The fine art of weaving and the work around it is becoming more rare these days.  What are you doing to preserve it?

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The Old Perfessor

I’ve been going through a bunch of old baseball cards, trying to figure out their values.  The exercise is generating a wave of nostalgia as old names, faces, and statistics surface.  There are an awful lot of cards here from the N.Y. Mets in particular, and of course no discussion of the Mutts (as I lovingly call them) would be complete without mentioning one Charles Dillon Stengel, their first manager.

English: New York Yankees manager Casey Stenge...

(Photo credit: Wikipedia)

Casey Stengel was a decent ballplayer himself (batting .284 over 14 major league seasons) but he was a Hall of Fame manager. We can argue about whether any idiot could have made it to Cooperstown managing the Yankees during the 1949-1960 dynasty era but one can’t deny the achievement of winning the World Series five times in a row.  After managing the best team in baseball, Casey did a 180 and went to manage the worst.  The 1962 Mets were just as world-class as the Yankees except they were a world-class comedy act.

It’s 50 years later and Casey probably isn’t the most-quoted Mets manager.  That would probably Yogi Berra, although most of his famous quotes come from his days as a player, not a manager.  Casey was renowned for his monologues on baseball history and tactics which became known as “Stengelese” to sportswriters. This was also why he was called  “The Old Professor”.

I think we in business can learn a lot from a few of Casey’s key quotes.  The first one is one of my favorites:

Finding good players is easy. Getting them to play as a team is another story.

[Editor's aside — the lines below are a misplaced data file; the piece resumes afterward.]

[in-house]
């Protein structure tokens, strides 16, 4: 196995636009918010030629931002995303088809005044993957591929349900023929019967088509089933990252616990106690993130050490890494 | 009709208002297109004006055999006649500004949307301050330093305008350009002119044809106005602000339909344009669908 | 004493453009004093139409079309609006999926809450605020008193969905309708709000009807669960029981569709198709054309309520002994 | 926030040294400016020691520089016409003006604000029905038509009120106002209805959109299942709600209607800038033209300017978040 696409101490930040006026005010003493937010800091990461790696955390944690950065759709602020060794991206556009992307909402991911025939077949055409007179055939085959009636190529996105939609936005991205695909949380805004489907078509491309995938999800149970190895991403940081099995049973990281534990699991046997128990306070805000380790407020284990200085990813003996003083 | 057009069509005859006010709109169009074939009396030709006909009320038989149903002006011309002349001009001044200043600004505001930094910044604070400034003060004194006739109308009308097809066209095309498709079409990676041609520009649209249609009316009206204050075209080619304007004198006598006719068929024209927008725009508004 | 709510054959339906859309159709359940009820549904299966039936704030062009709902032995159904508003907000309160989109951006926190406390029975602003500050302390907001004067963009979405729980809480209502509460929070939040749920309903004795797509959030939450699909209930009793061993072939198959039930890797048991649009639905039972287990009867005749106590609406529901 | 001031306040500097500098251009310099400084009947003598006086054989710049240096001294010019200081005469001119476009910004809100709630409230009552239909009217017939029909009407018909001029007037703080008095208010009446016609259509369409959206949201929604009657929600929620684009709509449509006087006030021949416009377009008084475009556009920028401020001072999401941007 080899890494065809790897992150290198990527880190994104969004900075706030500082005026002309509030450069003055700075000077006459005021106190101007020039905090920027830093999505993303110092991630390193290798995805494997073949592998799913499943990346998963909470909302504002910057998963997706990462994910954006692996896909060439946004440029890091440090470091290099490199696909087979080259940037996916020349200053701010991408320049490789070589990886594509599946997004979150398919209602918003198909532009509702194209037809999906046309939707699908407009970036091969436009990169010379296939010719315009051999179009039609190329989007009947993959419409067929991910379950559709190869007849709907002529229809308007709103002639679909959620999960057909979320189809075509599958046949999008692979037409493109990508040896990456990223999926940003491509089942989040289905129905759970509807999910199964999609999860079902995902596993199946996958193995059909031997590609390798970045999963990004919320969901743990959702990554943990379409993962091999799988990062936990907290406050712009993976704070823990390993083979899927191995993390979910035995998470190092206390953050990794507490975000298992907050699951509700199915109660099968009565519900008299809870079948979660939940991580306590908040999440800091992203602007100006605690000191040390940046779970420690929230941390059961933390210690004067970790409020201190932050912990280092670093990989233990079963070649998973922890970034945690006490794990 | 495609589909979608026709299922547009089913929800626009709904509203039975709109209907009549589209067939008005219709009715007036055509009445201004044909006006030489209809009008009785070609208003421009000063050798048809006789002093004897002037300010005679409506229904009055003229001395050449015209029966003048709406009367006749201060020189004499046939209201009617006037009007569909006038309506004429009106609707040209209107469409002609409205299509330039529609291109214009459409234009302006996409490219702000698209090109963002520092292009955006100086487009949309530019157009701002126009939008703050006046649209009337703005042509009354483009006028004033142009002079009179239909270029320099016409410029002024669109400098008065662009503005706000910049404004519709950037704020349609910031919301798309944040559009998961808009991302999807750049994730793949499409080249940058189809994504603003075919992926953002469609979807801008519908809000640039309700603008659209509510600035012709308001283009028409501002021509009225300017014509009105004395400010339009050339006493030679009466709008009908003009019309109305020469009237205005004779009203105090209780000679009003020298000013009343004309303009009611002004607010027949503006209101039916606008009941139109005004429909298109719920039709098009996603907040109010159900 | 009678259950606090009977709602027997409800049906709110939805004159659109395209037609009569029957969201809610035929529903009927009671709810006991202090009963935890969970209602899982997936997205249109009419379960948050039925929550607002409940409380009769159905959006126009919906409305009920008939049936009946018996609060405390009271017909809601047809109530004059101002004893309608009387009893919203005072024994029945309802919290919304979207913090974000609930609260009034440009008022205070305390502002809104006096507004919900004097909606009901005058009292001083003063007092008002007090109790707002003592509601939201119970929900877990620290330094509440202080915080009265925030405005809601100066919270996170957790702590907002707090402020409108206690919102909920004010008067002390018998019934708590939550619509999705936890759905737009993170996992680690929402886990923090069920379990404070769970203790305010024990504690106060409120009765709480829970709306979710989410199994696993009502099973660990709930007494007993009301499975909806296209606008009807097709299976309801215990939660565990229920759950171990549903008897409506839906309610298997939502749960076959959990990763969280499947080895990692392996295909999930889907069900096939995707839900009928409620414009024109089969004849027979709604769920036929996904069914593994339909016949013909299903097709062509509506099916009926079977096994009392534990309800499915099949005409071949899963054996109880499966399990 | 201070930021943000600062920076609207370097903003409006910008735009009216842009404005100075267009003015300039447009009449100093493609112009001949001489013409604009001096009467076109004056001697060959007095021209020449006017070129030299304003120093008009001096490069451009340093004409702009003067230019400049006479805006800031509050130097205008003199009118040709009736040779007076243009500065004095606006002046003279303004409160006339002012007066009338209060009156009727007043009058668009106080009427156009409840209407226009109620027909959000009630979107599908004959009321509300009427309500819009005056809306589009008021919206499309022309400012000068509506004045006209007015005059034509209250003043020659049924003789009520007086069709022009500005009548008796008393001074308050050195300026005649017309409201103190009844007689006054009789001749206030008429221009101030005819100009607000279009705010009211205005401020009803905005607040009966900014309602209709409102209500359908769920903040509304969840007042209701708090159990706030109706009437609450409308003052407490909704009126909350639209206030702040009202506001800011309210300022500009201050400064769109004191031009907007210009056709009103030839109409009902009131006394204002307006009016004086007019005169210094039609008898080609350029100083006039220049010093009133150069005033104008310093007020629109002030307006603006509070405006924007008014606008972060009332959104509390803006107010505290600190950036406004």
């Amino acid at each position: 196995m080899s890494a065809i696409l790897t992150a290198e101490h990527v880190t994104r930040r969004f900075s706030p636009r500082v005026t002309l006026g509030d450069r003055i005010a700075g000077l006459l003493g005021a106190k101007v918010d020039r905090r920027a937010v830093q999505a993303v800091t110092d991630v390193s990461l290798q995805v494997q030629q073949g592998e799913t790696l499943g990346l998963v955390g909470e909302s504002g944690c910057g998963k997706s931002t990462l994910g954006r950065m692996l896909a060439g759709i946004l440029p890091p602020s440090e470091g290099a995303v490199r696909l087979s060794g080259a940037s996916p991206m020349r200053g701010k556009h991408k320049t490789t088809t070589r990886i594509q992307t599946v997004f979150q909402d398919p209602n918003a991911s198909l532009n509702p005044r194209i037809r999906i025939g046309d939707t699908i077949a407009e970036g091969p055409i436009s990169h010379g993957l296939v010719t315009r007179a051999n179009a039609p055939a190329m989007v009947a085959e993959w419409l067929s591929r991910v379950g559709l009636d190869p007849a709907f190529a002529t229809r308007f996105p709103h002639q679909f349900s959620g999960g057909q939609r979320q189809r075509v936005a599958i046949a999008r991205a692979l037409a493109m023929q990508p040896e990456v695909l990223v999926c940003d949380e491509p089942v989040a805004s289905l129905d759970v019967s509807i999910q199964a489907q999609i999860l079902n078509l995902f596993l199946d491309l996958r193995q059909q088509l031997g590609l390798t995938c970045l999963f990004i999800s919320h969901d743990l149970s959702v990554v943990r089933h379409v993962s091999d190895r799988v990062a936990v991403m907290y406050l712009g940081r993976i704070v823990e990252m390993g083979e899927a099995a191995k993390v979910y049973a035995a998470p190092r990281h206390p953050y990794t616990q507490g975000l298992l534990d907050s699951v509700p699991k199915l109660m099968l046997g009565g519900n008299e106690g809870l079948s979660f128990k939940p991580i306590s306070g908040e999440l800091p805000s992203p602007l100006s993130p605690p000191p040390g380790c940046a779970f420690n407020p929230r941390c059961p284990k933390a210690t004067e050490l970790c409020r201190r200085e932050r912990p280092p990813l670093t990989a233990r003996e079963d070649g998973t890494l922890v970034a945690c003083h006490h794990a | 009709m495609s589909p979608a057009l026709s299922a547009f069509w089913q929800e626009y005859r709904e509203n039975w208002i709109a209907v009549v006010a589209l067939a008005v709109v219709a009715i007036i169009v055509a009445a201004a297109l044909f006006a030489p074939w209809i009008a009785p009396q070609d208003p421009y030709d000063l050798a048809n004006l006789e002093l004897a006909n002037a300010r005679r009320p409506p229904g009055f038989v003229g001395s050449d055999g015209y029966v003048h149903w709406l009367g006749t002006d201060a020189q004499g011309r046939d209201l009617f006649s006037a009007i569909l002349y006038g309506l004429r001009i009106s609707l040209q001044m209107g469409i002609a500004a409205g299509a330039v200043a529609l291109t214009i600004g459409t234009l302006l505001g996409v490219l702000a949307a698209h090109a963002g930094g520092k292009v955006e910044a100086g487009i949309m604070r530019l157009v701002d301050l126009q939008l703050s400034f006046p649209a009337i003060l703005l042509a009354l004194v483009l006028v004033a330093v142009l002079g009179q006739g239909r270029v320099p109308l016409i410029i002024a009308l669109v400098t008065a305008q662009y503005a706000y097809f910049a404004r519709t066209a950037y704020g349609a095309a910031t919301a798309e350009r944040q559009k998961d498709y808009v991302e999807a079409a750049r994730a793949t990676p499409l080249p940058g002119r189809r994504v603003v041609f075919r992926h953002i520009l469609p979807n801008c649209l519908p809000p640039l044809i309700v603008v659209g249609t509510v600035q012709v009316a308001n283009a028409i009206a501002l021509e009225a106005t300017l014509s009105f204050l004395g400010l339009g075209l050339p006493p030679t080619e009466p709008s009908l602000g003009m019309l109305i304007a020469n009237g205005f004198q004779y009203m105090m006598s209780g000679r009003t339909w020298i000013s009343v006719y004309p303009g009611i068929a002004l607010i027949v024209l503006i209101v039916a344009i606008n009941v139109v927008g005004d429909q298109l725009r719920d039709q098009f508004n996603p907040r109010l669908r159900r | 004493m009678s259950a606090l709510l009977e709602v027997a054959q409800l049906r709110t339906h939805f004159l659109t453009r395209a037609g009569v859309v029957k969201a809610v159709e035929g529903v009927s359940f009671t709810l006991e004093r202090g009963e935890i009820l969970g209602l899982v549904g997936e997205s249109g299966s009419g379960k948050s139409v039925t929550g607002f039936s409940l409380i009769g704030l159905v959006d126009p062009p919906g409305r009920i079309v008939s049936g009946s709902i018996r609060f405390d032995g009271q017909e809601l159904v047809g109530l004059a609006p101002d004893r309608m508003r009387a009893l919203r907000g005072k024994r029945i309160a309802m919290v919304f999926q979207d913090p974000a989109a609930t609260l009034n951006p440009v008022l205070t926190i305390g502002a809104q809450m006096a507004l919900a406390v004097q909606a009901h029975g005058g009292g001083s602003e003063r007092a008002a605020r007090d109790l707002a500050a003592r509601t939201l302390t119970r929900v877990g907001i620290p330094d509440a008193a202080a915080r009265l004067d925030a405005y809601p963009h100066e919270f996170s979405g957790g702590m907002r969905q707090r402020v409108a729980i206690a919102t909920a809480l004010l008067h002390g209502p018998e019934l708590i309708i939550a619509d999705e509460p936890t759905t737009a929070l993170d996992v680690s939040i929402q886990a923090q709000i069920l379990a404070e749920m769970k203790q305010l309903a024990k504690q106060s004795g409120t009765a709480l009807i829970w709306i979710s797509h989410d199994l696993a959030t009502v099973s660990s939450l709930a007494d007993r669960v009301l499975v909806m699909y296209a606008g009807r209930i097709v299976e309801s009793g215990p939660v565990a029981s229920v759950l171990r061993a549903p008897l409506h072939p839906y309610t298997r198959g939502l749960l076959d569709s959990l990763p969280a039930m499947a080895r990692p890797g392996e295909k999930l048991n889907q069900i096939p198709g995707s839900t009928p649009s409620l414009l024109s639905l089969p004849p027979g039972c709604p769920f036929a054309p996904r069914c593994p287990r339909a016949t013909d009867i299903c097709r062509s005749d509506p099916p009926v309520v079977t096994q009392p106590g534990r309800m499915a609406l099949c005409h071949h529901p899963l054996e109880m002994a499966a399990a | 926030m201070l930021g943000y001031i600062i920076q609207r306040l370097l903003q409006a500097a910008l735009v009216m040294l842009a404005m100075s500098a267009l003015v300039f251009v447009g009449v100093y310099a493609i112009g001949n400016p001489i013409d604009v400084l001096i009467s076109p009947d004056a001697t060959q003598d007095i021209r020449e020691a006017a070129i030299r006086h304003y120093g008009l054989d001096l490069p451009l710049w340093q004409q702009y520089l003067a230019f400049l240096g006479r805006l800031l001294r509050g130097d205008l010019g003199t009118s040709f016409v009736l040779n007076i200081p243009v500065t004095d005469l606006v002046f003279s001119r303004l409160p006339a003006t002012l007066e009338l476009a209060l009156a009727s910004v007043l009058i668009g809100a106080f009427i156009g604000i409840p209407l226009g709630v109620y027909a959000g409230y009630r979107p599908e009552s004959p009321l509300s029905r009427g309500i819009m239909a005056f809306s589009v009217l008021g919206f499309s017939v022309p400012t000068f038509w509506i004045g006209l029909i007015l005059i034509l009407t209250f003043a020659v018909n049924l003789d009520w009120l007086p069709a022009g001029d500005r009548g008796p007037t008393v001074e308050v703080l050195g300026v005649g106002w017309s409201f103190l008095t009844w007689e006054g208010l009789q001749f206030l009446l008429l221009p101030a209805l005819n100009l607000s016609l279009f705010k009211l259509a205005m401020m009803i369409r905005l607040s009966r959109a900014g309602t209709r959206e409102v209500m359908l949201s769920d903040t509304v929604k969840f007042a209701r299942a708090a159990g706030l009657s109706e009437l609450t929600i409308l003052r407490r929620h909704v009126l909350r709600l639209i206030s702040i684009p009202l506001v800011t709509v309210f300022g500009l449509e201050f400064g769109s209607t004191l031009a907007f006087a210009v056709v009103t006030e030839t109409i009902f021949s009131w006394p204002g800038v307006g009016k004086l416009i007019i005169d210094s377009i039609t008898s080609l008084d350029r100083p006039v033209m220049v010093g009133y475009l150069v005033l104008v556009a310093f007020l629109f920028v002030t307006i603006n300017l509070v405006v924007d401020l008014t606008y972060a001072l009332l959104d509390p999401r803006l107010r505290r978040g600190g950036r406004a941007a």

This is probably the biggest challenges managers – baseball and otherwise – face.  In fact, I think this is the entire nature of the managerial job in a single phrase.  Next, a lesson on social media and customer service:

The key to being a good manager is keeping the people who hate me away from those who are still undecided.

In other words, reputation management is something we can’t ignore.  Today it’s almost impossible to keep those two segments apart so controlling the message and minimizing the first segment is critical.

You gotta lose ’em some of the time. When you do, lose ’em right.

The Yankees were always spoken of as a “classy”organization.  I’ve always felt that a big measure in business is your reputation among people who choose not to buy from you at a particular point but who come back and do business with you later.  If you “lose ’em right” there will be quite a few of those, probably more than you’re doing business with at any particular time.  It also speaks to group morale and how we as managers keep our team focused.

Finally, a reminder to any of us who have ever taken a paycheck for managing:

Managing is getting paid for home runs that someone else hits.

A big determinant of our success as managers is our ability to keep those home-run hitters happy and productive.  We need to appreciate that the folks who are actually doing the grunt work are the ones who make the organization hum, not the folks in the big offices.  I’ve never seen an owner win a pennant without players and I never saw a CEO make a dime without people to support him in some way.

The Old Perfessor’s lessons aren’t so old, are they?

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Garlic And Customers

Friday means time for our Foodie Fun screed.  Today, I want to talk about garlic.

An Ikea garlic press, with pressed garlic.

(Photo credit: Wikipedia)

You’ve probably cooked with it and I’m dead certain you’ve eaten it.  One thing you’ve probably noticed as you’ve done either is that raw garlic can have an unpleasant, sharp, hotness about it.  If you turn up the heat and try to cook that out and aren’t careful you can burn it, which makes it incredibly bitter.  Even when you cook it carefully, if you do your prep work on the garlic too early and it sits, the flavor can be off.  Who thought something so small could be so difficult!